Airline Code-Share Alliances and Their Competitive Effects
Code-share alliances have become a prominent feature in the competitive landscape of the airline industry. However, policy makers are extremely hesitant to approve proposed code-share alliances when the potential partnersâ€™ route networks have significant overlap. The main concern is that an alliance may facilitate price collusion on partnersâ€™ overlapping routes. This article shows how policy makers can use a structural econometric framework to quantify the competitive effects of proposed code-share alliances, where potential alliance partners compete on overlapping routes in the prealliance industry. As an example, I apply the econometric model to the Delta/Continental/Northwest alliance. This proposed alliance was initially greeted with skepticism by the U.S. Department of Transportation owing to the potential partnersâ€™ unprecedented level of route network overlap. For the markets considered in my analyses, it appears as though the ultimate approval of the alliance by policy makers was justified.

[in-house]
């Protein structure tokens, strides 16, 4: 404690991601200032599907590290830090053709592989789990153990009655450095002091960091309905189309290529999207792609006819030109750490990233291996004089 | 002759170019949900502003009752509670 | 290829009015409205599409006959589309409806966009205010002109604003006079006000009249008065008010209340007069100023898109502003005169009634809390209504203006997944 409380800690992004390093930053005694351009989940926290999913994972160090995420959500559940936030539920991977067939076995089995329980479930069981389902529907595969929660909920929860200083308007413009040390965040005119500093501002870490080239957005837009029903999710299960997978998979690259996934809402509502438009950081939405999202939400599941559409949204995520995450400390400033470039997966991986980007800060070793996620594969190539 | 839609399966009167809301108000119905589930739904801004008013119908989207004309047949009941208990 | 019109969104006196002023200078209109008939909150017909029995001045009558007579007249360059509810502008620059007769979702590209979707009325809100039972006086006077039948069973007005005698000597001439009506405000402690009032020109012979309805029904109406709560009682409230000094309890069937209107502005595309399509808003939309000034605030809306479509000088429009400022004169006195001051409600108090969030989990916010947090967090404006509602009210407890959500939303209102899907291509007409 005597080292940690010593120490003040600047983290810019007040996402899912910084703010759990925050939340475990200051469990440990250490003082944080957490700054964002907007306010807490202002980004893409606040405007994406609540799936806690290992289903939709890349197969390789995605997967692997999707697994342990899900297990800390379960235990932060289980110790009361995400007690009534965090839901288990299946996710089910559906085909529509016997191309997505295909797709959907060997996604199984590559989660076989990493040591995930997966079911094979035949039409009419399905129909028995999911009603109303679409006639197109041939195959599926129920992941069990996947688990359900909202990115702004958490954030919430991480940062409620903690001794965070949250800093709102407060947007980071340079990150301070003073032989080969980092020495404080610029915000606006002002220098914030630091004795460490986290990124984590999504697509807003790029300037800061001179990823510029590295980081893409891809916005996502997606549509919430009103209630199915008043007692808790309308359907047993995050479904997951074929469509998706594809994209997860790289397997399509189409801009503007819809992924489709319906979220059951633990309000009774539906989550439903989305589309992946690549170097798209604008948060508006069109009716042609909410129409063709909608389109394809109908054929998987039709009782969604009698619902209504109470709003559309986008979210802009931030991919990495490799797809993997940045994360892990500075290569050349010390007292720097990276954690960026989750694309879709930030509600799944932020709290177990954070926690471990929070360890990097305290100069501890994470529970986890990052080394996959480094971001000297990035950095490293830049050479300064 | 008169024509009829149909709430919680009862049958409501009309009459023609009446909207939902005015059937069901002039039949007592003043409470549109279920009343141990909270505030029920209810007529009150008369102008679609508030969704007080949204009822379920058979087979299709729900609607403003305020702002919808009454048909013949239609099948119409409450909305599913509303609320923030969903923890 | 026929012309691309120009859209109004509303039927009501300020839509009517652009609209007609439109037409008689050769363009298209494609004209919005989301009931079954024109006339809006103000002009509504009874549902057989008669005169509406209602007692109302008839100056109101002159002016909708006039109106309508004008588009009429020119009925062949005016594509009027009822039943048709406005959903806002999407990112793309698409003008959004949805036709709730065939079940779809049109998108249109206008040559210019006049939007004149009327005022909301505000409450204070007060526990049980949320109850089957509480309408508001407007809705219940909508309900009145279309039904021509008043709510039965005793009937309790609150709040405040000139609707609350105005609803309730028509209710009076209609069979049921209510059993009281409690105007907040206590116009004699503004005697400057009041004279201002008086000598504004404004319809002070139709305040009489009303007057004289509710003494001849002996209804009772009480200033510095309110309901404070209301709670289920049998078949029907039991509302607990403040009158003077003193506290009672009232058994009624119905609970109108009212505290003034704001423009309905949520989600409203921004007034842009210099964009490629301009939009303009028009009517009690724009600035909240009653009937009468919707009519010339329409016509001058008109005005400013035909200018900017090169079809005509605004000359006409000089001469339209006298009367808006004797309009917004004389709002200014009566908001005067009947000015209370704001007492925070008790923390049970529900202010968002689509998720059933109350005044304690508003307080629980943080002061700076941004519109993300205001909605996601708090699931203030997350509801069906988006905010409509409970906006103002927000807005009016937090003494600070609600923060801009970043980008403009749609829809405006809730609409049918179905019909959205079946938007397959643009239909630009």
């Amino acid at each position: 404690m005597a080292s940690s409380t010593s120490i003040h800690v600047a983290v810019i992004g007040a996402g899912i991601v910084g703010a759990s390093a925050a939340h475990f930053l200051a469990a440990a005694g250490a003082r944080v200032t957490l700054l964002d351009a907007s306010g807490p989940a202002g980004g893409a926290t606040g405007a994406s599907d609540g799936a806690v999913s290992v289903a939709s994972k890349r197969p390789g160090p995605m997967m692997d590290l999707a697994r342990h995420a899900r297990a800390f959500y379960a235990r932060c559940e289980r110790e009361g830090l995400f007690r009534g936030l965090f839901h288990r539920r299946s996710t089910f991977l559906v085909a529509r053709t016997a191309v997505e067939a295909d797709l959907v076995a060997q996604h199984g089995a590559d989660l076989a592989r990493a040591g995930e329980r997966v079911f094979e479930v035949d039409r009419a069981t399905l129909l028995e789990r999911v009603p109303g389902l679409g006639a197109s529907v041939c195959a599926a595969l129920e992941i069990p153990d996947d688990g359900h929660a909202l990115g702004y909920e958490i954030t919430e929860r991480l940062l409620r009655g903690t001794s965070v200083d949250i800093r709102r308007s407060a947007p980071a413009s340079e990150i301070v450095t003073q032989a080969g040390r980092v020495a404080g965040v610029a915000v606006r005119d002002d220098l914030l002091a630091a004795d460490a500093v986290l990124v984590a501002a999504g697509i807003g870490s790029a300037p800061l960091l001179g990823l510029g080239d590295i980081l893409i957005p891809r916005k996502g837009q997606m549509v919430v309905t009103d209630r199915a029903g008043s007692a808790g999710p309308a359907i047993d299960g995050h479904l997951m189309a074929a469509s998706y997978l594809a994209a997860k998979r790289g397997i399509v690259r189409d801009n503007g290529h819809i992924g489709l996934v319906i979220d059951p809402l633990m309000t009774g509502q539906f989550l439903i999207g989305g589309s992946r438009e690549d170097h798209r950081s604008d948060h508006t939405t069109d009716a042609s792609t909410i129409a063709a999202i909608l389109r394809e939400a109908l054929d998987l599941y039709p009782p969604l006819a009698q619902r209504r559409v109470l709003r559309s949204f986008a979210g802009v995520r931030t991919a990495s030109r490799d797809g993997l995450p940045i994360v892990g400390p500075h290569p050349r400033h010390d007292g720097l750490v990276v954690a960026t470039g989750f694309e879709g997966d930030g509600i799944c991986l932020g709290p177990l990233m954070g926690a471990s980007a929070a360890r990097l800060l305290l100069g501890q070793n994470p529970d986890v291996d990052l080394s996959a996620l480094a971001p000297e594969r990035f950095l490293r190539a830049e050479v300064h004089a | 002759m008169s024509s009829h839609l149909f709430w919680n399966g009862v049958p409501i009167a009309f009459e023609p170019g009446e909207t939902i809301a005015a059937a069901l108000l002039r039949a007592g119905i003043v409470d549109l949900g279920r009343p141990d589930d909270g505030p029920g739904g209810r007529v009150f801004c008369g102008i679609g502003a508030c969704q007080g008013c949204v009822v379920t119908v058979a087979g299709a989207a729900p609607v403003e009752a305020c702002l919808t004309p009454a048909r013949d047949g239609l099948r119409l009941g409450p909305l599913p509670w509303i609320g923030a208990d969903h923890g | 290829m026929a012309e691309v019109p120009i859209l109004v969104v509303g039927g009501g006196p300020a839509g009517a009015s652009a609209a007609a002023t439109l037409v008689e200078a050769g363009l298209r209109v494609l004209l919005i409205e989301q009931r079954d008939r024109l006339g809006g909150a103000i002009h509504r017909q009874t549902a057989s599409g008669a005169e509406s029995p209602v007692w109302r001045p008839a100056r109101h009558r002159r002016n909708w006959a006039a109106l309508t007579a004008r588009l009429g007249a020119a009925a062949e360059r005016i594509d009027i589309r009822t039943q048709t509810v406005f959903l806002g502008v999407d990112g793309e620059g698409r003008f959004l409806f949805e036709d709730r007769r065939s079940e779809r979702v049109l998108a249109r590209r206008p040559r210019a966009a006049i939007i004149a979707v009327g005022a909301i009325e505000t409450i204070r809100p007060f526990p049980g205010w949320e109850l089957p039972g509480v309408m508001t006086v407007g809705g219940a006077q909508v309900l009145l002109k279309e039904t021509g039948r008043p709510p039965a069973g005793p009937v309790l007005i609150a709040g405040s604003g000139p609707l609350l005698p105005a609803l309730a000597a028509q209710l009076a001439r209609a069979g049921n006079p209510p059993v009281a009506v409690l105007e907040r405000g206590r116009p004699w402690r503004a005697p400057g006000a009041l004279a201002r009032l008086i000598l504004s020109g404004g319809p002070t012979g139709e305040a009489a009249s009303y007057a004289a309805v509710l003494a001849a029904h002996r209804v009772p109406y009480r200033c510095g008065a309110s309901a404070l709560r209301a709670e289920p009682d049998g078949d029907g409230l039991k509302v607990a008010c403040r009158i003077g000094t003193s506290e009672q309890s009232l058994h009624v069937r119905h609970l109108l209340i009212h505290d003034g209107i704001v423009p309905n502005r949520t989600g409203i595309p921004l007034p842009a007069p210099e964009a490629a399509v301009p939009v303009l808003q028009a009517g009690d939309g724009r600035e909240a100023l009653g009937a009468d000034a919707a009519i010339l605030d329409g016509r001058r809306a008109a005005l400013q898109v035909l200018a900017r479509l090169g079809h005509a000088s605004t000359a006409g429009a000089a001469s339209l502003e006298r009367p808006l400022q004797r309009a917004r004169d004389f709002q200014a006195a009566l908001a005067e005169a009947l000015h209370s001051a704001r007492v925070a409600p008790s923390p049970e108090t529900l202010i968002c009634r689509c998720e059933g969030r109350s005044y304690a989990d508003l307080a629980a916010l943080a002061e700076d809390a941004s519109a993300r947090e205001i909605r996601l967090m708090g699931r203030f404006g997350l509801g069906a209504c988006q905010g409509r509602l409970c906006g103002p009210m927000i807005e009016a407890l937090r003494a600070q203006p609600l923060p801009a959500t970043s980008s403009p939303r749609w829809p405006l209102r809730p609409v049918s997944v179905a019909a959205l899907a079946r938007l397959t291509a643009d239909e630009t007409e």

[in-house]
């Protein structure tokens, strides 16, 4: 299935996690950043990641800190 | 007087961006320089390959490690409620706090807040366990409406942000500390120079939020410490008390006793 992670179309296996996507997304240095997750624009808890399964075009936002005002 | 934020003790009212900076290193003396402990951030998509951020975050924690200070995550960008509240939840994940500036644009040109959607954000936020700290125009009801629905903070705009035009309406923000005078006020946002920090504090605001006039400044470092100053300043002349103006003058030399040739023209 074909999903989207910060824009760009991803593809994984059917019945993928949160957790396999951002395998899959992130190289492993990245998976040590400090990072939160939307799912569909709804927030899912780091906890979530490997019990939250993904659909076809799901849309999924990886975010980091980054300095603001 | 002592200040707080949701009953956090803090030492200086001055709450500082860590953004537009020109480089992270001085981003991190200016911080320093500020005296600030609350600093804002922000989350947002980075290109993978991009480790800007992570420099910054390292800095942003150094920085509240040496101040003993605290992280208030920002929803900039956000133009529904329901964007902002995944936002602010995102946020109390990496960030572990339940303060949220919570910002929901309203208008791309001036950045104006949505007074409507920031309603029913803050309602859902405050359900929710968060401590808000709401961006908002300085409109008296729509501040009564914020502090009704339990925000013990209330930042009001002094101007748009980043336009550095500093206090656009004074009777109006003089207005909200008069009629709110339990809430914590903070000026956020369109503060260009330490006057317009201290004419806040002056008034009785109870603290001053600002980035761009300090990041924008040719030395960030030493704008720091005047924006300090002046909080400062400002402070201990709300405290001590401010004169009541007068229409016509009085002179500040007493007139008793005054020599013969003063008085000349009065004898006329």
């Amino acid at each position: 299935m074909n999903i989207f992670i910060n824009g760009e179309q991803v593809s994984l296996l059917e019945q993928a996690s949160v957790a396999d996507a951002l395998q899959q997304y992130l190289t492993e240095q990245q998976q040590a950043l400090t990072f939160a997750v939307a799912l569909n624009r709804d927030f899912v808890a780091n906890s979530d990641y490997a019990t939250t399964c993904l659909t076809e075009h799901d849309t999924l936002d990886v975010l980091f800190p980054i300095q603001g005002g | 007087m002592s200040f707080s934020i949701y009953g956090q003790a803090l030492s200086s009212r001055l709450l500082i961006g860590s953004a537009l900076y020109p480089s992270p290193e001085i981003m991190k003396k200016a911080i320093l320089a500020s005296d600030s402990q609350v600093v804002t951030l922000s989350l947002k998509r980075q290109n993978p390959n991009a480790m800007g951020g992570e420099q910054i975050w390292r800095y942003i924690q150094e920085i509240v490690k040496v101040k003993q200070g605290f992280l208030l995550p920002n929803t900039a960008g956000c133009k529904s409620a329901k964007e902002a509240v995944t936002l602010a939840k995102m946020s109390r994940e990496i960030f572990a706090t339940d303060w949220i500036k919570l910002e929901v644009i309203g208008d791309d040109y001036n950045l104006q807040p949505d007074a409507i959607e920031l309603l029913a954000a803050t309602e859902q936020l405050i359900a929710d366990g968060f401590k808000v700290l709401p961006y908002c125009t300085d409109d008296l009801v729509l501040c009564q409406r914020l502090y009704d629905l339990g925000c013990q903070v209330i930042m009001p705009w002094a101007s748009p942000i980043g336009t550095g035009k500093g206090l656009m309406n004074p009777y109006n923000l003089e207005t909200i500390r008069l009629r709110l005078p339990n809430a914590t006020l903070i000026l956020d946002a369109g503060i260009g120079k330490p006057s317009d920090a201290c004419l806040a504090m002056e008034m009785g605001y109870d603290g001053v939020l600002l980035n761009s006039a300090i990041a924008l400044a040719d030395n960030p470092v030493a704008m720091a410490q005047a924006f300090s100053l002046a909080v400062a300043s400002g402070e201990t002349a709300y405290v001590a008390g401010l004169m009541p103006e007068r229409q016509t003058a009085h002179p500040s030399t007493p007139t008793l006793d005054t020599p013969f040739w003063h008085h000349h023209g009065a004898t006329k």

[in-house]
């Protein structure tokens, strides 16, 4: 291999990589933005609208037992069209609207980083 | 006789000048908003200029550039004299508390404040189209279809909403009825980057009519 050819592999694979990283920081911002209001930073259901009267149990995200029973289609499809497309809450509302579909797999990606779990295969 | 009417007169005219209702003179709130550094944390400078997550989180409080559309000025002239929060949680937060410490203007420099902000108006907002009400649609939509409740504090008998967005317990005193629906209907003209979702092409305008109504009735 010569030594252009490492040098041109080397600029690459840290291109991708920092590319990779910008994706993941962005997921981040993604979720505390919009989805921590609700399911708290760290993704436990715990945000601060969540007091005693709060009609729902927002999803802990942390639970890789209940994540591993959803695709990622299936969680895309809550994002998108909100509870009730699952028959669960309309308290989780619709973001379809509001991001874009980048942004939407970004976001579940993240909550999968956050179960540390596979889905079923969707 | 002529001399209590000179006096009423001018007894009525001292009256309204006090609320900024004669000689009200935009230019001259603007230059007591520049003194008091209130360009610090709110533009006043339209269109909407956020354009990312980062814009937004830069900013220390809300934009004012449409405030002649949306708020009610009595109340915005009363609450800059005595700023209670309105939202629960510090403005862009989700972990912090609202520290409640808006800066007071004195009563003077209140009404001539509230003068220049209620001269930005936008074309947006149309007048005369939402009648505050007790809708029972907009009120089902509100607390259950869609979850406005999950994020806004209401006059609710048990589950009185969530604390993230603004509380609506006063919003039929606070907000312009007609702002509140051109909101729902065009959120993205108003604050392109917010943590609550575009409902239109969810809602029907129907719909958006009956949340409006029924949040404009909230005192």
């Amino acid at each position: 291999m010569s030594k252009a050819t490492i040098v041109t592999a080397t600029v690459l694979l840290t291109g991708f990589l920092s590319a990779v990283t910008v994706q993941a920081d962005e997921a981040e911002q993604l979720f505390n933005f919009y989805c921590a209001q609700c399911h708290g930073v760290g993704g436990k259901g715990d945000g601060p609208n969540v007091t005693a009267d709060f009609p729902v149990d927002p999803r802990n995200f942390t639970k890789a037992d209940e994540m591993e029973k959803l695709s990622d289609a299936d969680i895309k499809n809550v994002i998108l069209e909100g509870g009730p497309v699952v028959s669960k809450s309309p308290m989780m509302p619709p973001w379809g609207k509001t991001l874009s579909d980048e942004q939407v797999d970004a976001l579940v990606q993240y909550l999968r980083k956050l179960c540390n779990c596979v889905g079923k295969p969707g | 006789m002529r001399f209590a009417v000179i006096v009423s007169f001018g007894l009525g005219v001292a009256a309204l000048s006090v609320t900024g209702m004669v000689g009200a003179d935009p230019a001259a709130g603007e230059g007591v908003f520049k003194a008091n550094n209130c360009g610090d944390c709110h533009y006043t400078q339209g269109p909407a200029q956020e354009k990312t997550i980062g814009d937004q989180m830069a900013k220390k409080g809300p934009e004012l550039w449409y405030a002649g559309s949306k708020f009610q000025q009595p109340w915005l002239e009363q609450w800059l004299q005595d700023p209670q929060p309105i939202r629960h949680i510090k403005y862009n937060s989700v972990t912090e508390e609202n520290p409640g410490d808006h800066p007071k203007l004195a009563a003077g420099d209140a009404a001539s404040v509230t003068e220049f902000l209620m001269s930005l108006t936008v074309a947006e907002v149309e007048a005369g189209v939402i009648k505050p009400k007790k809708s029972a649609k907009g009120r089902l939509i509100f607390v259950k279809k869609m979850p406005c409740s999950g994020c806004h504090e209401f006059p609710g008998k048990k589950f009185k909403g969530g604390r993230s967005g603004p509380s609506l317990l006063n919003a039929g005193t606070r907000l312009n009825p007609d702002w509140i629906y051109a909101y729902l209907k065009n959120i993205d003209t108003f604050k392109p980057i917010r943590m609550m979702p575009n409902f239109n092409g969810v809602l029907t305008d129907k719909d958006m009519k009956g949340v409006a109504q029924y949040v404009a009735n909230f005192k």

When requesting a correction, please mention this item's handle: RePEc:ucp:jlawec:v:50:y:2007:p:781-819. See general information about how to correct material in RePEc.
For technical questions regarding this item, or to correct its authors, title, abstract, bibliographic or download information, contact: (Journals Division)
If references are entirely missing, you can add them using this form.